Mpingo - Joseph Anderson

Information on Mpingo and Jospeh Anderson


While a number of composers have used Ambisonic technologies to create abstract musical works, e.g., in the musique concrète or electro-acoustic style, the majority of these are limited to the placement of monophonic point sources, or occasionally two channel stereo sources, in a resulting periphonic soundfield. Due to the nature of the art, one would expect a composer of musique concrète to require a “native Ambisonic” technique to capture natural, periphonic soundfields appropriately. This is the case for first order Ambisonics, through the use of the Soundfield microphone. By applying appropriate imaging techniques to a fully periphonic soundfield, it is possible to control a wide variety of spatial attributes for artistic aims. With Mpingo, the Ambisonic ToolKit has been applied to this end, using only fully first order source recordings from a bass clarinet improvisation. Mpingo is the second of three works of the Epiphanie Sequence cycle, exploring notions of acousmatic presence and absence, and Dellaira’s modes of recording.

Mpingo (2003) 23’30”

Mpingo is the second of three works comprising a cycle titled Epiphanie Sequence. While the three works are very much concerned with musical textures and gestures, they are also quite taken with turning out and hearing the inside of musical sounds. Much of the musical material is often merely a re-voicing horizontally, in time, or vertically, in frequency, of these ‘insides.’

Along with this, the Epiphanie Sequence is also concerned with representations of performance and explores the opportunities and paradoxes the acousmatic form, particularly those presented by it’s absent performer. And, as the works of the cycle are composed in full 3-D Ambisonic surround sound, the pieces explore spatial attributes as a compositional dynamic. Much of the work may be heard as a series of anecdotal periods detailing musical failures and successes, moving between narrative diegesis and musical abstraction.

Eventually, the composer/performer reverts from the role of a dynamic agent and instead returns to the position of the absent instigator found within most of the literature of acousmatic music; becoming, then very much motivated by seemingly environmental forces.

I would propose the acousmatic to be an art of shadows and phantoms summoned from the darkness: apparitions (Matt Ingalls among them) manifest and unrestrained by laws of nature. The acousmatic art becomes the supernatural art—of and beyond all music.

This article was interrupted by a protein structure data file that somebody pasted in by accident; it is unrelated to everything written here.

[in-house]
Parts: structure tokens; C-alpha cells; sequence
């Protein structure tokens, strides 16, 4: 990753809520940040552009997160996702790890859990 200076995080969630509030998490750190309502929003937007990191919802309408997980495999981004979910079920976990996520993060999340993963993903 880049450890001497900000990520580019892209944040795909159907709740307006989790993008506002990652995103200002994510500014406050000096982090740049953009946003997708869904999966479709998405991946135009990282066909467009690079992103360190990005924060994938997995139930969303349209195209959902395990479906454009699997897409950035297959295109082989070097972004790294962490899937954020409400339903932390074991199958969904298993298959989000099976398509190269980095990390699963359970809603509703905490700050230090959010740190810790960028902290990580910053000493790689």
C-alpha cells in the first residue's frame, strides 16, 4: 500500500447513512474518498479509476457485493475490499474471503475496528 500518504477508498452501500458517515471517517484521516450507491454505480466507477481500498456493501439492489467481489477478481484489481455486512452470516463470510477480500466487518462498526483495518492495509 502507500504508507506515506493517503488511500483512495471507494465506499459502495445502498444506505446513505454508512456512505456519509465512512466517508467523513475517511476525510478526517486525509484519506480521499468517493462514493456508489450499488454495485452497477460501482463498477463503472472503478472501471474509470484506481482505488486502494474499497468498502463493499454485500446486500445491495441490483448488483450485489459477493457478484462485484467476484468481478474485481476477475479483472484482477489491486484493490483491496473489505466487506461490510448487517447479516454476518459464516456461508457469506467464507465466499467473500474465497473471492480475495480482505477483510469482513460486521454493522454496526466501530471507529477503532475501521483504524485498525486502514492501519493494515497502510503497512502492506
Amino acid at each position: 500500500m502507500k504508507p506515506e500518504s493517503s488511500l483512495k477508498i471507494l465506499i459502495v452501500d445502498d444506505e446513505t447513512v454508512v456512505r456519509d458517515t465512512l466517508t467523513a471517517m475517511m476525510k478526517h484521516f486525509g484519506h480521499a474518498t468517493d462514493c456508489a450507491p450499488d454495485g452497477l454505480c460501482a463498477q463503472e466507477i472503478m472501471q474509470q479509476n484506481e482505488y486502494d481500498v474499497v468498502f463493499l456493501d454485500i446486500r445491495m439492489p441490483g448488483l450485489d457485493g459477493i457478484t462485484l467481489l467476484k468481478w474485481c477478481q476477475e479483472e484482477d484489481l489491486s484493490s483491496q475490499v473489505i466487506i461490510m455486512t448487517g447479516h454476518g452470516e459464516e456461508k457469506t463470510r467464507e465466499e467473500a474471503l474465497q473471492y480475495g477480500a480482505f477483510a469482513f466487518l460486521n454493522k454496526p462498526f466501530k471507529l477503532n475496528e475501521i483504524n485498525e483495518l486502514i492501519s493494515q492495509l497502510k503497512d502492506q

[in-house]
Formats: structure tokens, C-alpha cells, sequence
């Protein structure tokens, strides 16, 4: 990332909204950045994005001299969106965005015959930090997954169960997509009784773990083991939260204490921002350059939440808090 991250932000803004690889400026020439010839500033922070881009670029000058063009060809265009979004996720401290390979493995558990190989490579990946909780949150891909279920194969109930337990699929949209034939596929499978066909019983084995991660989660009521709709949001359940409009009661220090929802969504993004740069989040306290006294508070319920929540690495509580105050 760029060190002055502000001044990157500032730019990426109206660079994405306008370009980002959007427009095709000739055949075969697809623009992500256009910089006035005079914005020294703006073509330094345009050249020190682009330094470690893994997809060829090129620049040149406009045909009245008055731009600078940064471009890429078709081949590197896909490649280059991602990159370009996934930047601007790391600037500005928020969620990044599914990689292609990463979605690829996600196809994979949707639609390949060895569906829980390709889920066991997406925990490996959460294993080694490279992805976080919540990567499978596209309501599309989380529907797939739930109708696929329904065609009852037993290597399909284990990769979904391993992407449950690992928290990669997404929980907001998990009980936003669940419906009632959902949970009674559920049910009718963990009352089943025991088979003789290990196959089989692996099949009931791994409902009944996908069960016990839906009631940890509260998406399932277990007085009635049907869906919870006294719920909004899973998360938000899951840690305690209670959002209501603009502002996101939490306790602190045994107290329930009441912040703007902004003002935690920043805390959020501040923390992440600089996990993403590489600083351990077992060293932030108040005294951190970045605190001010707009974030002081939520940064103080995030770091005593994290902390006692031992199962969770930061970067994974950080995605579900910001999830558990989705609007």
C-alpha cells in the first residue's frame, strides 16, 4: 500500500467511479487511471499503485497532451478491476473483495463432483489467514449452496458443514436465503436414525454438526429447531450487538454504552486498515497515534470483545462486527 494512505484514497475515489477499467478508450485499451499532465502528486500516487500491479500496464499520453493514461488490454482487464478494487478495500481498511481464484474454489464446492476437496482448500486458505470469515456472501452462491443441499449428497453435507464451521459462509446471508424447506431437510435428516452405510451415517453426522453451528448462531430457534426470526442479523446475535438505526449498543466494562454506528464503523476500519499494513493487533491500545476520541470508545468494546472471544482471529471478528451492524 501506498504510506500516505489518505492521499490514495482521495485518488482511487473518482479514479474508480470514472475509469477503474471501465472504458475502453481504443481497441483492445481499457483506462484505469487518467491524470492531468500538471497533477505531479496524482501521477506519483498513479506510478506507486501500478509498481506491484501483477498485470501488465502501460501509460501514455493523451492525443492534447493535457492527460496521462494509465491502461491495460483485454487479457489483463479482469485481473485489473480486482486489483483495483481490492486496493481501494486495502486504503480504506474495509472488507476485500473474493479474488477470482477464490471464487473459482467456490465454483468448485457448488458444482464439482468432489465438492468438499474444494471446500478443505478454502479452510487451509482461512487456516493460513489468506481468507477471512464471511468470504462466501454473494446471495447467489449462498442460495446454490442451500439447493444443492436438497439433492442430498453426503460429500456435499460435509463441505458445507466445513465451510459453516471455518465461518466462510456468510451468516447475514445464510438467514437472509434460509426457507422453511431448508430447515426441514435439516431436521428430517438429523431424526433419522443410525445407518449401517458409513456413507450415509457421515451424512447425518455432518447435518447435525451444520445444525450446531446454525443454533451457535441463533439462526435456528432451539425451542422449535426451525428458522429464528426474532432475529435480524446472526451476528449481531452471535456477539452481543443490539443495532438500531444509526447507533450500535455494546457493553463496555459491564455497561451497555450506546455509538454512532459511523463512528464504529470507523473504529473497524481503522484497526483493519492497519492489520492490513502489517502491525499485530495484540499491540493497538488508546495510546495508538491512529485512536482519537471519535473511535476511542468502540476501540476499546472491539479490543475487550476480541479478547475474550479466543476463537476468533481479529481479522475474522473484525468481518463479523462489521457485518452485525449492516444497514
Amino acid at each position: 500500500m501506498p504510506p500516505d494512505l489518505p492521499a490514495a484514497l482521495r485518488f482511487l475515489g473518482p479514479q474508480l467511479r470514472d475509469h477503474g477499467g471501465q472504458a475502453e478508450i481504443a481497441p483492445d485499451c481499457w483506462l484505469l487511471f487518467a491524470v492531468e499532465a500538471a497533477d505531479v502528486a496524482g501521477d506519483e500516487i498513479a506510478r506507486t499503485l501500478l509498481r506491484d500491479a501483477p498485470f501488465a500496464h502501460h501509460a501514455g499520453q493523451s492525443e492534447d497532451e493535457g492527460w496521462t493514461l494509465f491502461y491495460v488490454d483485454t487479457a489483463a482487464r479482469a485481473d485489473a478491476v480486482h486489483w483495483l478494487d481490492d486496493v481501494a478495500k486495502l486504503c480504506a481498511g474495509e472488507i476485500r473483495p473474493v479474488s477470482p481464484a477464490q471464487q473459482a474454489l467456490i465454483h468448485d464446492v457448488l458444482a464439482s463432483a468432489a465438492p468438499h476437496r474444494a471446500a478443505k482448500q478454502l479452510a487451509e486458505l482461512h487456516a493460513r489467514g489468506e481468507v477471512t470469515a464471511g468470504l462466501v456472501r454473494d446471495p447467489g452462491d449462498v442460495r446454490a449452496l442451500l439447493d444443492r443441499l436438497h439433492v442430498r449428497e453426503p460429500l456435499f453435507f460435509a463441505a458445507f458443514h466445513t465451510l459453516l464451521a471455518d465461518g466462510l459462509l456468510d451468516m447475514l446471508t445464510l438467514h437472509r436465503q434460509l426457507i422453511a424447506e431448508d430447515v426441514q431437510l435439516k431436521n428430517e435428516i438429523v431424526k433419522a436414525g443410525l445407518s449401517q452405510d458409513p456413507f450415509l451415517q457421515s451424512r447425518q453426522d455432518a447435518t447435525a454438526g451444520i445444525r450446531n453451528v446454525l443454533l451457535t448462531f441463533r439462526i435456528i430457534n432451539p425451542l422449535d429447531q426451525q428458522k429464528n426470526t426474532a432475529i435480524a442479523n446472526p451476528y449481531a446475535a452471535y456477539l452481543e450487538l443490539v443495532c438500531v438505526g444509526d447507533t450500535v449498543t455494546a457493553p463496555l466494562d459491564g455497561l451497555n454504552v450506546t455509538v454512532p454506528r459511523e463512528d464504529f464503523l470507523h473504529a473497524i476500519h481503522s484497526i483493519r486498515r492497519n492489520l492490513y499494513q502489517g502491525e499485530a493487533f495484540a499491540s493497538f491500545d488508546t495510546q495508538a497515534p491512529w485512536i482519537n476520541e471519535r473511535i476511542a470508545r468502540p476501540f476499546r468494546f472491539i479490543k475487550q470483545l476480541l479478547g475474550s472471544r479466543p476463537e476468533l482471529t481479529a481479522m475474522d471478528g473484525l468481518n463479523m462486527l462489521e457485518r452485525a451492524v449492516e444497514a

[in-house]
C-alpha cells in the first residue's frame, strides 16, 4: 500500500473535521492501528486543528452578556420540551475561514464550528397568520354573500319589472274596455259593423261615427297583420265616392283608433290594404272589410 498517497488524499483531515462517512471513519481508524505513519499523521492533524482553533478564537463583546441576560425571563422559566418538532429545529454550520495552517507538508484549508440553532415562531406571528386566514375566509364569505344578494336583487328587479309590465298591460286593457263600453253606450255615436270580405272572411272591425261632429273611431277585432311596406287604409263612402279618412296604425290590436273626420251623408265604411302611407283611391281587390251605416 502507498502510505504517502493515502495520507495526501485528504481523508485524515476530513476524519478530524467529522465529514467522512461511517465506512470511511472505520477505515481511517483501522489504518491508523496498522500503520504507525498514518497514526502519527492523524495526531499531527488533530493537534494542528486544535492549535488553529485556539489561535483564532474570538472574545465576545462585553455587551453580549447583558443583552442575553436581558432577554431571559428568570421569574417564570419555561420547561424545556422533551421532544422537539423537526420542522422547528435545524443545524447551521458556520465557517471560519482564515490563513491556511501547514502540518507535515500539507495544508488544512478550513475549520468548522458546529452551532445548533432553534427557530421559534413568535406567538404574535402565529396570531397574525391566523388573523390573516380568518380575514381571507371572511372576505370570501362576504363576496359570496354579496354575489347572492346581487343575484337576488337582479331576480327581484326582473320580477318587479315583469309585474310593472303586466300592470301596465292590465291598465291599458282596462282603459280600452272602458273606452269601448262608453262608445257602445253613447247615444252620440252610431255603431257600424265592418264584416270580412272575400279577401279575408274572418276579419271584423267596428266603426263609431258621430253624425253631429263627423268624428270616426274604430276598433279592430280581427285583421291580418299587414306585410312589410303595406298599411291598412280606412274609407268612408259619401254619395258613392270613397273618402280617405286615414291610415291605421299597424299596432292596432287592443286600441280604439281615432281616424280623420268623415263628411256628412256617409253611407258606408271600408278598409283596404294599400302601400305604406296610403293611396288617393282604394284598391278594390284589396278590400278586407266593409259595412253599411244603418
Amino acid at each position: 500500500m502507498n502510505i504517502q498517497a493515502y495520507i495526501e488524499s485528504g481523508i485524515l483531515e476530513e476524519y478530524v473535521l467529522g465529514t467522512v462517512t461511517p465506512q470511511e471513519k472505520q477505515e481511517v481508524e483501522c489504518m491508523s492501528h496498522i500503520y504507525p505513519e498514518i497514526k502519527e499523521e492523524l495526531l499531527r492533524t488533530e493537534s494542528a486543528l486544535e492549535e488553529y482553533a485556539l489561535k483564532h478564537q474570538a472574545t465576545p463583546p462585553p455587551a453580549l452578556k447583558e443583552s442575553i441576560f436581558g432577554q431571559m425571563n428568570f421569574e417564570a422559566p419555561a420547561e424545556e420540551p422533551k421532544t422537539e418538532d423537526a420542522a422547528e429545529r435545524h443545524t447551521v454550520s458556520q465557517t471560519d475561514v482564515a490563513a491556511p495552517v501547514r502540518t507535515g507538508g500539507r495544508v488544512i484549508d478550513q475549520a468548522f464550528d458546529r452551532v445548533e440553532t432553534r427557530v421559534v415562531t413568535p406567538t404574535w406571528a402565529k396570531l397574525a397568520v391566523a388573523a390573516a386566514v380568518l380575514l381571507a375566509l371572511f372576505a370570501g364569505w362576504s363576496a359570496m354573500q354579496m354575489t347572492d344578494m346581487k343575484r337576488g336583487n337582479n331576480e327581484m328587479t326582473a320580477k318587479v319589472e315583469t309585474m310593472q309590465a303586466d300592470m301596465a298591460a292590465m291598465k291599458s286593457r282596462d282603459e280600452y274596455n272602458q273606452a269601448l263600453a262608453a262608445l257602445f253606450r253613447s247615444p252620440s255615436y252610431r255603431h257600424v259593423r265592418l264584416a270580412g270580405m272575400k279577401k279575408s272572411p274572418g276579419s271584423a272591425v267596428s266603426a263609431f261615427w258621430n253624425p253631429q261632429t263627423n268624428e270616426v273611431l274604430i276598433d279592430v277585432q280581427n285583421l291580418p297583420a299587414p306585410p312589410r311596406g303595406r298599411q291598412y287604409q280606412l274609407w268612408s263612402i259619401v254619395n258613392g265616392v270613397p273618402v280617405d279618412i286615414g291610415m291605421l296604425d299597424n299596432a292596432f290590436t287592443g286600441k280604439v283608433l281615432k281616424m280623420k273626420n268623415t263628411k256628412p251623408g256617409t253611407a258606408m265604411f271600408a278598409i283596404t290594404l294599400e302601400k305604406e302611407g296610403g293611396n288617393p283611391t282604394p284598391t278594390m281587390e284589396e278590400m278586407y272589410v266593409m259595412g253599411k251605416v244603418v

That’s the hope, anyway.

(Joseph Anderson)

At home I used to play, and the birds always used to whistle with me. I would stop what I was working on and play with the birds. . . .

(Eric Dolphy)

Mpingo, African Blackwood—names the dark wood of piccolos and clarinets.

That obscure shade is Temps, with all its sorrows and weariness.

Then, there is the awakening of birds, a blackbird or nightingale improvises. And in fleeting moments, wind rushes through reeds—light, colours filtered through air . . .

. . . with advancing deserts, quantities decline. . . .

Mpingo was first performed in 2003 at the San Francisco Electronic Music Festival: east meets left. The composer is greatly indebted to Matt Ingalls for his offerings of good humour and musicianship.

Special thanks go to David Malham for his guidance and instruction regarding Ambisonic theory and practice, and to Sean Costello for his advice on DSP technique.

Additional thanks to Jeff Silberman for the generous loan of a Nagra D digital tape recorder and an Audio Design Ambisonic decoder, and to Juan Pampin and the University of Washington for the loan of a Dēva location hard disk recorder.

The Epiphanie Sequence is recently published in UHJ stereo by Sargasso Records, London (SCD28056).

Mastering: Dominique Bassal (Montréal, Canada)


Joseph Anderson (b. 1970, USA) first began contemplating the possibilities of a new art of sound after encounters with Edgar Varèse’s Poem Électronique and the music and writings of John Cage. Interests in the application of mathematics to practical problems led to entering university study for a degree in electronics engineering, presuming the course could lead to applications in electronic musical instruments. With the encouragement of Russell Pinkston, with whom he’d been studying ‘computer music’, he left the engineering school for the music school and began a concentrated study of music—with emphasis on applications of computing and electronics. Study with Pinkston led to encounters with the ‘British Acousmatics’, and in particular the music of Jonty Harrison and the Birmingham Electroacoustic Sound Theatre (BEAST). Four years in Britain followed with membership of BEAST and study with Harrison. With a return to the US in 1998, he has been active in the San Francisco Bay Area promoting this new art of sound—through the auspices of a collective of like-minded artists calling themselves the New San Francisco Tape Music Center. Recognitions for his efforts have included the “Grand Prix” from the 1997 Bourges Electroacoustic Music Competition for Change’s Music, and he has been commissioned by organizations such as BBC Radio 3 and the Society for the Promotion of New Music. In 2003, he left employment with Analog Devices Audio Rendering Technology Center in California as a DSP design engineer, and has returned to the UK to lecturer in music at Hull University’s Scarborough Campus. His compositional work is focused on acousmatic music created through self-authored tools and signal processing algorithms. Since 1997 principal output has been rendered in periphonic (full 3D) ambisonic surround sound.